3. Properties of the Operator A
In this section, we define an operator , which is important to construct descending flow for the functional . is defined by
The weak form of equation (26) is
Lemma 2. The operator is well-defined and continuous.
Proof. Given , definethen is coercive and strictly convex, hence has a unique minimizer . The operator maps bounded set into bounded set. Let , , by equation (27), we haveAs , the right side of (30) tends to 0, and the left side of (30) also tends to 0, that is,
Lemma 3. It holds that
Proof. Now, for , we define two convex cones and bywhere , is a parameter, is the positive first eigenvalue of the operator , and is the imbedding constant for to :
Lemma 4. There exists such that if , then
Proof. Given , define byFirst, we prove . For , , then the problemthen, and in . Substitute into equation (37), we havefor all , . Hence, . Consequently, .
Next, we prove . The function satisfiesSubstituting by , thenthen, for all , , it holdsIt follows that ; therefore, . We have . Take as a test function in (37), thenBy and , we may assume that for some , thenNow, we choose , such thatThen, if and , we have . By equation (44), weWith equation (43) and all the above estimates, we have for ,Notice that , we obtainHence, for . Similarly, .
4. Sign-Changing Solutions
As we mentioned in the introduction, the operator will be used to construct descending flow for the functional . Since is merely continuous, we need the following modification of .
Lemma 5. Let be the critical point set of :Then, there exists a locally Lipschitz continuous operator defined on which inherits the operators of . More precisely,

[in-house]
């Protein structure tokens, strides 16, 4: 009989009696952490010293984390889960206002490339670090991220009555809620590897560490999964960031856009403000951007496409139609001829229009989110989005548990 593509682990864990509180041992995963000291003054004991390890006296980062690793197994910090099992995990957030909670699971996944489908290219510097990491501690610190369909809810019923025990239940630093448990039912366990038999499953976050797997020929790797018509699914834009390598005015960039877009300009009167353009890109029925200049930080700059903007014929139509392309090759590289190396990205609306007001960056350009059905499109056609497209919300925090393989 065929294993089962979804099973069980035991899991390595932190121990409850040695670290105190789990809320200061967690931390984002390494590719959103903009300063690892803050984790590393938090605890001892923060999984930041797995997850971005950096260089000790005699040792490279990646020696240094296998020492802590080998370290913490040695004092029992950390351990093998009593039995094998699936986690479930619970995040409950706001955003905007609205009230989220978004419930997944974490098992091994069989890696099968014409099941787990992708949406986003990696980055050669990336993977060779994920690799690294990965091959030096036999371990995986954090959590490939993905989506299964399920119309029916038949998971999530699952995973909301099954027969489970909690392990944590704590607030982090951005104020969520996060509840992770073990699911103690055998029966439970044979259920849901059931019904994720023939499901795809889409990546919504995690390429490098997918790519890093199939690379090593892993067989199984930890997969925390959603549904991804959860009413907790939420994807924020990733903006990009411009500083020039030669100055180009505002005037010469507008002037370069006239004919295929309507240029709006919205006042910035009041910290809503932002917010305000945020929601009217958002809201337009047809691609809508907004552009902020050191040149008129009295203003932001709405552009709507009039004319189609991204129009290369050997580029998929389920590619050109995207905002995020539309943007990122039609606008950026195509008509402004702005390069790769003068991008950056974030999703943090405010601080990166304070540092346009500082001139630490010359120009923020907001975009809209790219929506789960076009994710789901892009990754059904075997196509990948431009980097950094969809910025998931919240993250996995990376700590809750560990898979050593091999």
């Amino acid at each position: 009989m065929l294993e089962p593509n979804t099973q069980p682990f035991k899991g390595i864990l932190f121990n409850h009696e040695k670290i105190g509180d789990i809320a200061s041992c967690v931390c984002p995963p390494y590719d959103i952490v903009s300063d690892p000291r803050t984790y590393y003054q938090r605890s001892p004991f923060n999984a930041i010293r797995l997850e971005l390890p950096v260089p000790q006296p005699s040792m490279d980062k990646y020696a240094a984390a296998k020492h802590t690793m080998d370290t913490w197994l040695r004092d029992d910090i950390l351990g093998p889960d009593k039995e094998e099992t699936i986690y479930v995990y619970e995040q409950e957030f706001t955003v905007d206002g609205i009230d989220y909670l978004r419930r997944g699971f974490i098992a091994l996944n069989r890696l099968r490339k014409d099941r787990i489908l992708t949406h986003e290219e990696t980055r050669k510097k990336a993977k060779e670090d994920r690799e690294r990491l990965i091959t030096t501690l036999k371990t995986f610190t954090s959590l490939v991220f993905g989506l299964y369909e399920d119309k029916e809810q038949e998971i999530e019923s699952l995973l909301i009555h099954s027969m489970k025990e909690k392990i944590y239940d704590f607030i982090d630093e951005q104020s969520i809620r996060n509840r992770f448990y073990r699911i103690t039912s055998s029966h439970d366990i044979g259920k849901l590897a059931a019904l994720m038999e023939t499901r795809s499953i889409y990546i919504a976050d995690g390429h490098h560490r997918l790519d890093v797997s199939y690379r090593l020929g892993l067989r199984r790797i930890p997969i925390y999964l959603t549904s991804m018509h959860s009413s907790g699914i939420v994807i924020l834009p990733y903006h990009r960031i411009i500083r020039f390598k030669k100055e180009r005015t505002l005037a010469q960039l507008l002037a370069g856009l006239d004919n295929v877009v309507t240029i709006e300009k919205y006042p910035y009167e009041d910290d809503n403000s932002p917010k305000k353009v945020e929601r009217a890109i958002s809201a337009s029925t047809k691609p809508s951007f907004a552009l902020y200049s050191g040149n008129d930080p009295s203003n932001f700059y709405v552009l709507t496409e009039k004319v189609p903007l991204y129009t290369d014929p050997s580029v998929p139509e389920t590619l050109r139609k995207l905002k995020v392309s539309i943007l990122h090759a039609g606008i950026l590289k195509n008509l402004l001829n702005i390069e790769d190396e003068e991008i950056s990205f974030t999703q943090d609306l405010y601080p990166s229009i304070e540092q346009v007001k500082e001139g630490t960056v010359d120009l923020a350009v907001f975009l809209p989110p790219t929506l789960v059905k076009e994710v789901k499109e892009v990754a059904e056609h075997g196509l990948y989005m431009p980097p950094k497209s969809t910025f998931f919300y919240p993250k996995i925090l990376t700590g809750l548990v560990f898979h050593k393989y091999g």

Lemma 6. (1)Assume sufficiently small. Then, for and , one has(2)Let be an arbitrary finite-dimensional subspace of , then for , one obtains
Proof. (1)By the conditions and , there exist constants such that for , one has(2)By the condition , there exists such that . Then, for , we haveas , where are constants.
Lemma 7. Let be an open neighborhood of . Then, there exists such that for , there exists a continuous map satisfying(1) for .(2) for .(3).(4)If the function is odd in , then for all .(5), for .
Proof of Theorem 1. Let be an open neighborhood of . Let , where is the map obtained in Lemma 7. Then, for some , the map satisfies.(1).(2).(3), .(4)If is even, then .That is, I has a deformation property. Moreover, by Lemma 6, I satisfies the symmetric mountain pass geometry. Now, Theorem 1 follows from Theorems 1 and 2 in .
No data were used to support this study.
Conflicts of Interest
The author declares that there are no conflicts of interest.
This work was supported by the Youth Natural Science Foundation of Shanxi Province (No. 20210302124527), the Science and Technology Innovation Project of Shanxi (No. 2020L0260), and Youth Science Foundation of Shanxi University of Finance and Economics (No. QN-202020).
Y. An and R. Liu, “Existence of nontrivial solutions of an asymptotically linear fourth-order elliptic equation,” Nonlinear Anal, vol. 68, pp. 3325–3331, 2008.View at: Google Scholar
O. Claudianor and B. Alannio, “Nodal ground state solution to a biharmonic equation via dual method,” Journal of Differential Equations, vol. 260, no. 6, pp. 5174–5201, 2016.View at: Google Scholar
F. Gazzola, H. Grunau, and G. Sweers, Models of Higher Order, Springer, Heidelberg, Germany, 2010.
E. D. Silva and T. R. Cavalcante, “Multiplicity of solutions to fourth-order superlinear elliptic problems under Navier conditions,” The Electronic Journal of Differential Equations, vol. 167, pp. 1–16, 2017.View at: Google Scholar
T. Bartsch, Z. L. Liu, and T. Weth, “Nodal solutions for a p-Laplacian equation,” Proceedings of the London Mathematical Society, vol. 91, pp. 129–152, 2005.View at: Google Scholar